That July, with sparing assistance from AFRICOM, I published an article on “Secret Wars, Secret Bases, and the Pentagon’s ‘New Spice Route’ in Africa,” in which I attempted to shed light on a growing U.S. military presence on that continent. This included a previously ignored logistics network set up to service U.S. military operations, with critical nodes in Manda Bay, Garissa, and Mombasa in Kenya; Kampala and Entebbe in Uganda; Bangui and Djema in the Central African Republic; Nzara in South Sudan; and Dire Dawa in Ethiopia. I also drew attention to posts, airports, and other facilities used by Americans in Arba Minch in Ethiopia, Ouagadougou in Burkina Faso, and the Seychelles Islands in the Indian Ocean.
U.S. Africa Command took great exception to this. Colonel Tom Davis, their director of public affairs, wrote a detailed, irritated response. I replied to him and once the dust had settled, I asked him for, among other information, a full listing of what he called “temporary facilities” as well as all other outposts, camps, warehouses, supply depots, and anything else that might be used by U.S. personnel in Africa. He ignored my request. I followed up. Four days later, AFRICOM spokesman Eric Elliott emailed to say Colonel Davis was on leave, but added, “Let me see what I can give you in response to your request for a complete list of facilities. There will [be] some limits on the details we can provide because of the scope of the request.”
Were there ever!
That was August 2012. For months, I heard nothing. Not an apology for the wait, not a request for more time. A follow-up in late October was ignored. A note in early November was finally answered by still another AFRICOM spokesman, Lieutenant Commander Dave Hecht, who said he was now on the case and would get back to me with an update by the end of the week. You won’t be shocked to learn that the weekend came and went without a word. I sent another follow up. On November 16th, Hecht finally responded: “All questions now have answers. I just need the boss to review before I can release. I hope to have them to you by mid next week.”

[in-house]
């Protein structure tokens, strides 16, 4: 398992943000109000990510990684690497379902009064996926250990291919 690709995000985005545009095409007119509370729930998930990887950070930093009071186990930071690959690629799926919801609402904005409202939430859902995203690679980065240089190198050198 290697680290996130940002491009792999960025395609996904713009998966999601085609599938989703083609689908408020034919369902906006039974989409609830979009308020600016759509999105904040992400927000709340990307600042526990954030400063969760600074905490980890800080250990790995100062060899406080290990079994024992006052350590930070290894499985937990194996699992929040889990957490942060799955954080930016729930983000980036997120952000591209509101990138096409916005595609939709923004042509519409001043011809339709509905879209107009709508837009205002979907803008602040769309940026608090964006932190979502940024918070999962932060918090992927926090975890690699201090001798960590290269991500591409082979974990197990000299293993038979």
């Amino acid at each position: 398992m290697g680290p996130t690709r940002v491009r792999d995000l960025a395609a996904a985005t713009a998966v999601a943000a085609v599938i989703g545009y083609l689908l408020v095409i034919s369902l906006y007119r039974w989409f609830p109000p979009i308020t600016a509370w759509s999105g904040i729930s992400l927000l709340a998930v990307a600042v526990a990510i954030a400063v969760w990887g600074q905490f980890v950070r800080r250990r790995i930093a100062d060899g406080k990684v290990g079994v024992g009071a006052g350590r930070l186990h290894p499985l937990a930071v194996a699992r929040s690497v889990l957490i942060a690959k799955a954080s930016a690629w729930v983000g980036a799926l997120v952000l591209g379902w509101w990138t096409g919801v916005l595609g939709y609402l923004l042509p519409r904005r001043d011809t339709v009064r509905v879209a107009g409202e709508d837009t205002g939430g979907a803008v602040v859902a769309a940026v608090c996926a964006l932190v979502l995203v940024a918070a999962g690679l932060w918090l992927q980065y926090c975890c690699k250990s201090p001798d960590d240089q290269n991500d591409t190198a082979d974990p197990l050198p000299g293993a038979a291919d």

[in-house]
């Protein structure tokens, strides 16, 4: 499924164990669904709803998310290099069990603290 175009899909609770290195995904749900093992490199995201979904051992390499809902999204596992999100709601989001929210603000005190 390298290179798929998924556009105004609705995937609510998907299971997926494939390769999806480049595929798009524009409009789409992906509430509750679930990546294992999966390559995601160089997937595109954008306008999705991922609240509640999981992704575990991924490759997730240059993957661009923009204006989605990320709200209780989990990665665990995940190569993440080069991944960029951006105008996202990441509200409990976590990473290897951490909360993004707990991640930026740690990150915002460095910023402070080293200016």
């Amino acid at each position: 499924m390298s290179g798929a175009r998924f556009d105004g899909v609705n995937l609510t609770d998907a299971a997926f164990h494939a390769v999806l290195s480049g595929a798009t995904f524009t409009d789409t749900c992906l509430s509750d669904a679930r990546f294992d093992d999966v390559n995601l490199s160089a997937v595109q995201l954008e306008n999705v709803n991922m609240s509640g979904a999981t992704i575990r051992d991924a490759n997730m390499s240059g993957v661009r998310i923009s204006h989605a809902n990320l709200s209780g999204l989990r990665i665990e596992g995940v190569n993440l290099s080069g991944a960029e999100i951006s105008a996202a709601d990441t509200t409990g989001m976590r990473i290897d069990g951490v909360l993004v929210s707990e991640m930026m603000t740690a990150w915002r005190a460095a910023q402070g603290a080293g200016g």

Take a guess what happened next. Nada. Further emails went unanswered. It was December before Hecht replied: “All questions have been answered but are still being reviewed for release. Hopefully this week I can send everything your way.”
In January 2013, answers to some other questions of mine finally arrived, but nothing on my request for information on U.S. bases. By now, Hecht, too, had disappeared and I was passed off to AFRICOM’s chief of media engagement, Benjamin Benson. When I asked about the ignored questions, he responded that my request “exceed[ed] the scope of this command’s activities, and of what we are resourced to research and provide under the Public Affairs program.” I should instead file a request under the Freedom of Information Act (FOIA). In other words, I should begin what was guaranteed to be another endlessly drawn-out process.
I was, shall we say, irritated. Somehow, it had taken six months to get me nothing and send me elsewhere — and somehow neither Colonel Davis, nor Eric Elliott, nor Dave Hecht had realized this. I said as much to Benson. He wrote back: “Lastly, you state, ‘I’ve been led astray for the better part of a year and intend to write about it’, which of course is your right to do in our free society. We expect that as a professional, you convey the correct facts, and ask that you note that we did research, and provide answers to the questions you posed.”
Well, here you go, Ben. Duly noted. But of course, the “correct facts” are that neither Benson nor anyone else at AFRICOM ever provided answers to the crucial basing questions I posed. And Benson continues not to provide them to this very day.
When we last spoke by telephone, several weeks ago, I reiterated that I understood he couldn’t offer me a list of the locations of American bases in Africa due to “security of operations,” so all I now wanted was a simple count of facilities in Africa. “That’s tricky. We have teams coming in and out of Africa to different locations all the time,” he replied. “Places that they might be, the range of possible locations can get really big, but can provide a really skewed image of where we are… versus other places where we have ongoing operations. So, in terms of providing number, I’d be at a loss of how to quantify this.”
It seemed easy enough to me: just count them and include the necessary disclaimers. So I asked if AFRICOM kept a count of where its troops were located. They did. So what was the problem? He launched into a monologue about the difficulty of ascertaining just what truly constituted “a location” and then told me: “We don’t have a way that we really count locations.”